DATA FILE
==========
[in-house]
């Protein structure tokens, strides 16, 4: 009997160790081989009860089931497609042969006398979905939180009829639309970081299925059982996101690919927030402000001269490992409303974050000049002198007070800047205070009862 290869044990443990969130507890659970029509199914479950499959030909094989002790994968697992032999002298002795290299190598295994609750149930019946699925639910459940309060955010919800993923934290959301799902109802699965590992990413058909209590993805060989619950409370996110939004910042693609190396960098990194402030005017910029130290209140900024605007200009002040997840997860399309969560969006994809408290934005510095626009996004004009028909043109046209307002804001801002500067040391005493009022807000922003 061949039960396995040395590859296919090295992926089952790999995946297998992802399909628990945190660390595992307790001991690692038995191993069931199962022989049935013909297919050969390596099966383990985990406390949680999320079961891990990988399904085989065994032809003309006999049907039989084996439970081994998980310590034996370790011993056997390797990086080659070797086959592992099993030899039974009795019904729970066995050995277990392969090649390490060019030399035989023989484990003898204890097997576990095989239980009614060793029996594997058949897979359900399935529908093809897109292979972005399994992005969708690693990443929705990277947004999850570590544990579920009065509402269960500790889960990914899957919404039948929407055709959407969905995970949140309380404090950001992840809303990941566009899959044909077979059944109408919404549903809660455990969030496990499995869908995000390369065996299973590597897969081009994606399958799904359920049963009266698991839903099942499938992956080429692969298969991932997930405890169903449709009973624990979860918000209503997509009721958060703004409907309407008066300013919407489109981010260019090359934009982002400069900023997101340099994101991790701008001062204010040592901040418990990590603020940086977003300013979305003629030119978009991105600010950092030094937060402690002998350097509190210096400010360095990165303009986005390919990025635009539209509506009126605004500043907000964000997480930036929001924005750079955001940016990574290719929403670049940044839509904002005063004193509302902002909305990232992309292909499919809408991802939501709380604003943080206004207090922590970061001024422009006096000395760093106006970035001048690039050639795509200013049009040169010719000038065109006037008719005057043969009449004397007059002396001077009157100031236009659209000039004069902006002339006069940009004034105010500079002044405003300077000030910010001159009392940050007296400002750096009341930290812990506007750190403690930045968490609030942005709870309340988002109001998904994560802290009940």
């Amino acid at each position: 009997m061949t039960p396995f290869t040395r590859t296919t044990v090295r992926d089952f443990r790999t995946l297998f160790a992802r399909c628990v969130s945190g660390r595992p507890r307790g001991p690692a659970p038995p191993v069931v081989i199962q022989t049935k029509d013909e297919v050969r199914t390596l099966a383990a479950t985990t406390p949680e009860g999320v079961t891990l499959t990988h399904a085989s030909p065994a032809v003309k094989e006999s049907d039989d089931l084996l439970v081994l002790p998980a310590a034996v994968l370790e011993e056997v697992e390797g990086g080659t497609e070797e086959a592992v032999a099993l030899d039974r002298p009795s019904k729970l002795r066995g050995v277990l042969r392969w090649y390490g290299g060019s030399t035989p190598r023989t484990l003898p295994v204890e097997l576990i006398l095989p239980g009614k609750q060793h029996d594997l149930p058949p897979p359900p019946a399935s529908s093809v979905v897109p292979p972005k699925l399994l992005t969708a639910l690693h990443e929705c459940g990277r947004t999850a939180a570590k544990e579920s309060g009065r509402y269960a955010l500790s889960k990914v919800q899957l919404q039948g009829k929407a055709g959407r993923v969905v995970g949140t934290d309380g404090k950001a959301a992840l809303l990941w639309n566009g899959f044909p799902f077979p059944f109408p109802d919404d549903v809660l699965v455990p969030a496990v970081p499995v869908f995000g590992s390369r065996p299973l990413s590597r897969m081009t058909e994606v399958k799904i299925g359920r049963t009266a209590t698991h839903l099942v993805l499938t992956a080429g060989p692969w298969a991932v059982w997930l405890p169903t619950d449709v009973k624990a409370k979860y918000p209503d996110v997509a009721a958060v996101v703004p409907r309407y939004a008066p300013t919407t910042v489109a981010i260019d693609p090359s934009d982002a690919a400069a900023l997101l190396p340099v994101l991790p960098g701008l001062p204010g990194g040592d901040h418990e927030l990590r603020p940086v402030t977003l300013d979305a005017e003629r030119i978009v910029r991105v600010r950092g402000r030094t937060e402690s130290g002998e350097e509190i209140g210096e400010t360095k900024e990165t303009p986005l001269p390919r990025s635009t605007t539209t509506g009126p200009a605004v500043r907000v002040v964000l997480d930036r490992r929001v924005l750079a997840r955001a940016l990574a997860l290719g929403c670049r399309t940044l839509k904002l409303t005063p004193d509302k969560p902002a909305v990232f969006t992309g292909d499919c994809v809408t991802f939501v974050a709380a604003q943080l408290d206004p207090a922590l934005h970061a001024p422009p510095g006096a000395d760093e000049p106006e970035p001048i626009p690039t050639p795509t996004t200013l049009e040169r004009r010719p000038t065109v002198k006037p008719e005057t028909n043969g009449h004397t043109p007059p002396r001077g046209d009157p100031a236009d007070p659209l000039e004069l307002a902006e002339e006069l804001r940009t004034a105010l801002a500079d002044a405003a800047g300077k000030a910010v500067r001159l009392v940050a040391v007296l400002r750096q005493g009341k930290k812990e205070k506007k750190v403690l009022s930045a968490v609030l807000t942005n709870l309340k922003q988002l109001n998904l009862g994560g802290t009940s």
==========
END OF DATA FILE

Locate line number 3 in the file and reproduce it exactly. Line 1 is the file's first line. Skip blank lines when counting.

């Amino acid at each position: 009997m061949t039960p396995f290869t040395r590859t296919t044990v090295r992926d089952f443990r790999t995946l297998f160790a992802r399909c628990v969130s945190g660390r595992p507890r307790g001991p690692a659970p038995p191993v069931v081989i199962q022989t049935k029509d013909e297919v050969r199914t390596l099966a383990a479950t985990t406390p949680e009860g999320v079961t891990l499959t990988h399904a085989s030909p065994a032809v003309k094989e006999s049907d039989d089931l084996l439970v081994l002790p998980a310590a034996v994968l370790e011993e056997v697992e390797g990086g080659t497609e070797e086959a592992v032999a099993l030899d039974r002298p009795s019904k729970l002795r066995g050995v277990l042969r392969w090649y390490g290299g060019s030399t035989p190598r023989t484990l003898p295994v204890e097997l576990i006398l095989p239980g009614k609750q060793h029996d594997l149930p058949p897979p359900p019946a399935s529908s093809v979905v897109p292979p972005k699925l399994l992005t969708a639910l690693h990443e929705c459940g990277r947004t999850a939180a570590k544990e579920s309060g009065r509402y269960a955010l500790s889960k990914v919800q899957l919404q039948g009829k929407a055709g959407r993923v969905v995970g949140t934290d309380g404090k950001a959301a992840l809303l990941w639309n566009g899959f044909p799902f077979p059944f109408p109802d919404d549903v809660l699965v455990p969030a496990v970081p499995v869908f995000g590992s390369r065996p299973l990413s590597r897969m081009t058909e994606v399958k799904i299925g359920r049963t009266a209590t698991h839903l099942v993805l499938t992956a080429g060989p692969w298969a991932v059982w997930l405890p169903t619950d449709v009973k624990a409370k979860y918000p209503d996110v997509a009721a958060v996101v703004p409907r309407y939004a008066p300013t919407t910042v489109a981010i260019d693609p090359s934009d982002a690919a400069a900023l997101l190396p340099v994101l991790p960098g701008l001062p204010g990194g040592d901040h418990e927030l990590r603020p940086v402030t977003l300013d979305a005017e003629r030119i978009v910029r991105v600010r950092g402000r030094t937060e402690s130290g002998e350097e509190i209140g210096e400010t360095k900024e990165t303009p986005l001269p390919r990025s635009t605007t539209t509506g009126p200009a605004v500043r907000v002040v964000l997480d930036r490992r929001v924005l750079a997840r955001a940016l990574a997860l290719g929403c670049r399309t940044l839509k904002l409303t005063p004193d509302k969560p902002a909305v990232f969006t992309g292909d499919c994809v809408t991802f939501v974050a709380a604003q943080l408290d206004p207090a922590l934005h970061a001024p422009p510095g006096a000395d760093e000049p106006e970035p001048i626009p690039t050639p795509t996004t200013l049009e040169r004009r010719p000038t065109v002198k006037p008719e005057t028909n043969g009449h004397t043109p007059p002396r001077g046209d009157p100031a236009d007070p659209l000039e004069l307002a902006e002339e006069l804001r940009t004034a105010l801002a500079d002044a405003a800047g300077k000030a910010v500067r001159l009392v940050a040391v007296l400002r750096q005493g009341k930290k812990e205070k506007k750190v403690l009022s930045a968490v609030l807000t942005n709870l309340k922003q988002l109001n998904l009862g994560g802290t009940s």